Vital, critical, indispensable, crucial and necessary … all words the Grey-Bruce Medical Officer of Health (MOH) is using to describe the province’s current stay-at-home order.
“People ask the question, is it necessary? We're doing really well in Grey-Bruce. Yes, we're doing really well, but it is very necessary,” said Dr. Ian Arra, MOH for the Grey Bruce Health Unit (GBHU) during a virtual town hall event hosted by Bruce Power on Wednesday evening.
“The Premier said it best, you can look at the regulations and all the complexity of it. But it is simple – just stay home,” Arra said. “When you do this, just remember it's painful but it is saving lives.”
Arra is asking the public to look at the current order in a positive light, as it has alleviated the concern of individuals travelling into Grey County from other high-risk, red-zone areas.
He said in December the health unit had placed a lot of focus on how individuals from neighbouring communities that were experiencing high COVID case numbers had been moving into the county.
“All that planning and communication was not necessary anymore when the province issued the lockdown. It has definitely balanced that equation that would be increasing the risk in our area,” he said.
According to Arra, case numbers in recent weeks have remained relatively favourable, despite the health unit seeing a surge in cases following the holidays.
“I'm very proud of the community, proud to be part of this community, that the surge was not larger than what it was over the past few weeks,” Arra said, adding that the case numbers have now begun to taper down.
“The past week has been averaging around three or four cases per day, which is a success,” he said.
As of Jan. 20, there have been 657 confirmed COVID-19 cases in Grey and Bruce counties. Currently, there are 30 active cases and two individuals being hospitalized.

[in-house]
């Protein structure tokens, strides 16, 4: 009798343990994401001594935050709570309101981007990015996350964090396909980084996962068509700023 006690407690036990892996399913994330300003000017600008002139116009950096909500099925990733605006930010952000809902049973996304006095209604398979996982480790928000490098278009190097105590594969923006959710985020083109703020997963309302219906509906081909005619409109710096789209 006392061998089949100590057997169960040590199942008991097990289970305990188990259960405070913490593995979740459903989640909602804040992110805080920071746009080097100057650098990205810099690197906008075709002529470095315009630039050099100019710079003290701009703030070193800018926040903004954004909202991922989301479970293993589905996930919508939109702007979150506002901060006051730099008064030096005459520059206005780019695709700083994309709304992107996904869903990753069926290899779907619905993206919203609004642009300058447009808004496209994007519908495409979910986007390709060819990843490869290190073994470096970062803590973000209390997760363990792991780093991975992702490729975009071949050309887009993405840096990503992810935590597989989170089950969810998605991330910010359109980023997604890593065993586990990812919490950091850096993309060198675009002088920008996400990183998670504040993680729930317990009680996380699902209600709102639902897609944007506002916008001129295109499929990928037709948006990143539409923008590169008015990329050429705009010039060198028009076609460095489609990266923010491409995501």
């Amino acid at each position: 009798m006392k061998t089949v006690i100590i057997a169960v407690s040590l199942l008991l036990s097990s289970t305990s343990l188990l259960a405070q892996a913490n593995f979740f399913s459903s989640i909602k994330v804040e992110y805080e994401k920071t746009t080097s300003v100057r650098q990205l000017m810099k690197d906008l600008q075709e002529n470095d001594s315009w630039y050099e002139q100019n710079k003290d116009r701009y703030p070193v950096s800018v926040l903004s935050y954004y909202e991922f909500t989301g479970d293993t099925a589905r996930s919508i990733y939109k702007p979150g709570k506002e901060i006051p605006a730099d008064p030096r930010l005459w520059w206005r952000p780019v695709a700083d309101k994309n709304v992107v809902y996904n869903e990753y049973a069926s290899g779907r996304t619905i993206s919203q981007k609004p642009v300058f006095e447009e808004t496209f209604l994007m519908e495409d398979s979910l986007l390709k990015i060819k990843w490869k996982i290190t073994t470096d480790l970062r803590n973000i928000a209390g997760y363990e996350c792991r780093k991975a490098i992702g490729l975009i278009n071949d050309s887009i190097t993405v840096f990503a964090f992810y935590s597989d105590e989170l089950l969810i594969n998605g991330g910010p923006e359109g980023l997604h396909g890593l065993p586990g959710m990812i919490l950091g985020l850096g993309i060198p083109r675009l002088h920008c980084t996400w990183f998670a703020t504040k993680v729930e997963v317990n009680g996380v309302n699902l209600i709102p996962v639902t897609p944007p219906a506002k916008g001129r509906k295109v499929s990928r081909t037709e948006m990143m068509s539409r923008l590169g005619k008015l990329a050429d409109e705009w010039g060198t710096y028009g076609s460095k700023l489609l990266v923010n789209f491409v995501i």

According to Arra, early December is believed to have been the peak of the second wave of COVID in Grey-Bruce.
However, Arra is asking the public to remain cognizant that the province has been seeing a large number of cases reported every day since the holiday.
“We've seen 3,000 cases per day and they're going to translate into higher admission to the hospital, to the ICU, and unfortunately, in deaths,” he said. “People might say, well, in Grey-Bruce we have only two cases in the hospital. But, again, we're not on an island. And our [healthcare] system is built to support universality.”
He explained that as the provincial healthcare system continues to be strained, the impacts will trickle down to other regions, adding that the province has already begun transferring patients between hospitals.
“We need all of us to stay this course until the vaccine is in enough arms to make this pandemic nonexistent,” he said. “This is not going to end tomorrow. It's going to end in a few weeks and a few months and we need to stay the course.”